Paul Neagu: Palpable Sculpture

Institute exhibition
13th August 2015 - 8th November 2015
Galleries 1, 2 and 3 and Upper Sculpture Study Gallery

Paul Neagu
'Tactile Object (Hand)'
Wood, metal, plastic, leather, textile, paper

© Tate, London 2015

The Romanian born artist Paul Neagu (1938-2004) demanded sculpture be appreciated by all five senses. This summer we celebrate multi-sensory encounters with sculpture, presenting over 120 works by Neagu across four of our gallery spaces. The exhibition includes sculptures, drawings, films, texts and archival material, much of which has never previously been exhibited.

Paul Neagu: Palpable Sculpture shows a selection of work spanning 1968 to 1986, closing when 
he created 'Nine Catalytic Stations', a sculpture summarising his complex philosophical ideas. Our selection encompasses tactile boxes and edible sculptures, performances and fictional collaborators, objects and drawings. In his performances Neagu sought to defy gravity, while his works on paper are simultaneously preparatory works, documentation, assimilation and artworks. In his sculptures Neagu created systems of thought based on his understanding of the human body as a simple container, with his exhibitions conceived as dialogues 
and experiments.

Neagu graduated from Nicolae Grigorescu Institute of Fine Arts, Bucharest in 1965, where the syllabus prioritised figurative painting over abstraction and sculpture. Soon after completing his studies he turned his attention to sculpture, making tactile objects - boxes he described as being 'strange mixed media objects'. Portable and scaled to the body, these were designed to be opened, pushed and pulled - each one demanding an active encounter.

In 1969 Neagu travelled to the UK for
 the very first time, under the wing of the Edinburgh gallerist Richard Demarco. This same year he penned his 'Palpable Art Manifesto', announcing that 'The eye is fatigued, perverted, shallow, 
its culture is degenerate, degraded and obsolete, seduced by photography, film, television [...]' and advised that 'Palpable art is a new joy for the "blind", while for the "clear-sighted" it is the most thoroughly three-dimensional study.'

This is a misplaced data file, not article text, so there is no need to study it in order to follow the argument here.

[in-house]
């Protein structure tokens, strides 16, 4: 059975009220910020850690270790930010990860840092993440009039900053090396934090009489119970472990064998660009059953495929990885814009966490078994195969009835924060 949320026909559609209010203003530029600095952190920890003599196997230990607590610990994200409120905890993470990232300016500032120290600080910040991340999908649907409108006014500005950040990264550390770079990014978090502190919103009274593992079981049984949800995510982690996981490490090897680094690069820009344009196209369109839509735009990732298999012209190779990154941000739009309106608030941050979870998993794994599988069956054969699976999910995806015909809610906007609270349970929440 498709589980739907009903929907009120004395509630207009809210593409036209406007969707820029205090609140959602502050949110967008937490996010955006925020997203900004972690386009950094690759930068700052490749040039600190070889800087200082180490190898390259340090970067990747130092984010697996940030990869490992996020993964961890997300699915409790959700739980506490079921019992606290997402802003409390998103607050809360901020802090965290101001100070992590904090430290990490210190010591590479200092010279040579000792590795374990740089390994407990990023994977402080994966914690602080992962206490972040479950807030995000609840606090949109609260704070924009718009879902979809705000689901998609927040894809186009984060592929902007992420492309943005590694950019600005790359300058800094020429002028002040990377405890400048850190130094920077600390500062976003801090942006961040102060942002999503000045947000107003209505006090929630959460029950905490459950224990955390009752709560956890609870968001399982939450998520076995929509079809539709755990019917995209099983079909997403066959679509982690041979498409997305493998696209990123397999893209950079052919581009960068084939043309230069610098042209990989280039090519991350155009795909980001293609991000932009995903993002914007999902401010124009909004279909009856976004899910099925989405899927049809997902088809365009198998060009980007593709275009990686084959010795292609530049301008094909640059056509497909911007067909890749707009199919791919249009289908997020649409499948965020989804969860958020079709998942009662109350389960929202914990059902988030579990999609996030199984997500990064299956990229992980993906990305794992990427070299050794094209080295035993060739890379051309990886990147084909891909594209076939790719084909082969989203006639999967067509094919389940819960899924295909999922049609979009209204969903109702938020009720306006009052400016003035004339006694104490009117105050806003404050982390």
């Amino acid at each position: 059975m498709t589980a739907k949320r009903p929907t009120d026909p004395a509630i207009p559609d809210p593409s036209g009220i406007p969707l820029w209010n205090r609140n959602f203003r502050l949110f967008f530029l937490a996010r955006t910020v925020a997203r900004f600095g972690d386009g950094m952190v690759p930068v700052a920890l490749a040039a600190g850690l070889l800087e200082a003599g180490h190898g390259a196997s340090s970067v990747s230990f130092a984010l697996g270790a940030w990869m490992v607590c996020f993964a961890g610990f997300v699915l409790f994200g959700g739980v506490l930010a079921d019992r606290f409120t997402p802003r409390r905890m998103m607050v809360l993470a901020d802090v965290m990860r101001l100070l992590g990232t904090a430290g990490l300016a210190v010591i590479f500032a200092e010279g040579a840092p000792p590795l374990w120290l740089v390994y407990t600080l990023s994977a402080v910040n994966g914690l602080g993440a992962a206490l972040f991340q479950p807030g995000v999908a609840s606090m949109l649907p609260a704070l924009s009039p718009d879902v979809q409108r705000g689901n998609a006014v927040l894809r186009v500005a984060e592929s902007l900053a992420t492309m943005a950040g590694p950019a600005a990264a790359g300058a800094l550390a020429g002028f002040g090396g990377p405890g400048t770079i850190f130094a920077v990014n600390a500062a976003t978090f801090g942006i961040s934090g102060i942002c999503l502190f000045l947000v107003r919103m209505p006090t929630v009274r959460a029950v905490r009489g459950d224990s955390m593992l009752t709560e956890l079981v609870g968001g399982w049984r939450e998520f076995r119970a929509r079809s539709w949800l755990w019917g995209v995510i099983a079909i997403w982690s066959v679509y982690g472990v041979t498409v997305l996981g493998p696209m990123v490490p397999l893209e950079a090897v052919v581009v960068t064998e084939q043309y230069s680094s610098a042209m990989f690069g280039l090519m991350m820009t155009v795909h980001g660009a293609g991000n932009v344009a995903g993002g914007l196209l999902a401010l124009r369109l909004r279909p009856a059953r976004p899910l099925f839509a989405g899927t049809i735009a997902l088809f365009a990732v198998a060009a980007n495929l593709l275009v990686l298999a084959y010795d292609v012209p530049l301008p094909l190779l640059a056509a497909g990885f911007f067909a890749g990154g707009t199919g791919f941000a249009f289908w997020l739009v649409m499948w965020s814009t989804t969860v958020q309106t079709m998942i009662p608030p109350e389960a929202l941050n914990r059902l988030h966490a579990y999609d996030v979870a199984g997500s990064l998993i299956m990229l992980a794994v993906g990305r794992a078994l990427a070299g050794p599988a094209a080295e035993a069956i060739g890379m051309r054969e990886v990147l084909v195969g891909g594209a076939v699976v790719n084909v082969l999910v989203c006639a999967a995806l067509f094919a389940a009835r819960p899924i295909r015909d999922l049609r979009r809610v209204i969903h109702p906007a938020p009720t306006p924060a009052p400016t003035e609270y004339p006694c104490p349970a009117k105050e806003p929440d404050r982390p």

In spring 1970 Neagu left Romania, travelling to Paris and Edinburgh and then London, which he made his home for the next thirty-four years, exhibiting widely and teaching at art schools. In 1979 he exhibited in the very first British Art Show, which opened in Sheffield. Every five years this exhibition takes the temperature of art being made in Britain: in autumn 2015 the eighth edition launches in Leeds Art Gallery, next door to the Henry Moore Institute. In London Neagu's work was first seen at Sigi Krauss Gallery where in 1971 he presented 'Cake-man', an edible sculpture-event.

This was followed by solo exhibitions at 
the Serpentine Gallery (1973), Modern 
Art Oxford (1975) and the Institute of Contemporary Arts (1979), with each exhibition carefully constructed by Neagu himself. Neagu created a unique artistic vocabulary. Like our concurrent Gallery 4 exhibition Object Lessons, his was a call to perceive with the hand, nose, mouth and ears as much as the eyes. Paul Neagu: Palpable Sculpture proposes, as the manifesto advises, a phenomenological understanding of both sculpture and the surrounding world.

The exhibition is accompanied by a publication featuring texts by Mel Gooding, Lisa Le Feuvre, Ileana Pintilie, Magda Radu and Jon Wood, with a biography compiled by Kirstie Gregory. The publication is supported by Kontakt. Art Collection of Erste Group and ERSTE Foundation, the Mike Holland Trust and Chelsea Arts Club Trust.

We would like to thank the Estate of Paul Neagu for their support of this project. Our Research Library holds comprehensive resources on Paul Neagu.

The exhibition is supported by the Romanian Cultural Institute.

Further information

  • List of Paul Neagu books available in the HMI Research Library:Download (.pdf)
  • Showing alongside:
  • Until 30 August: Eileen Agar: Natural Ready-mades
  • From 30 September: Object Lessons
  • Catalogue:
  • Unfortunately, the catalogue for this exhibition has now sold out. A copy is available to read in the Henry Moore Institute's library.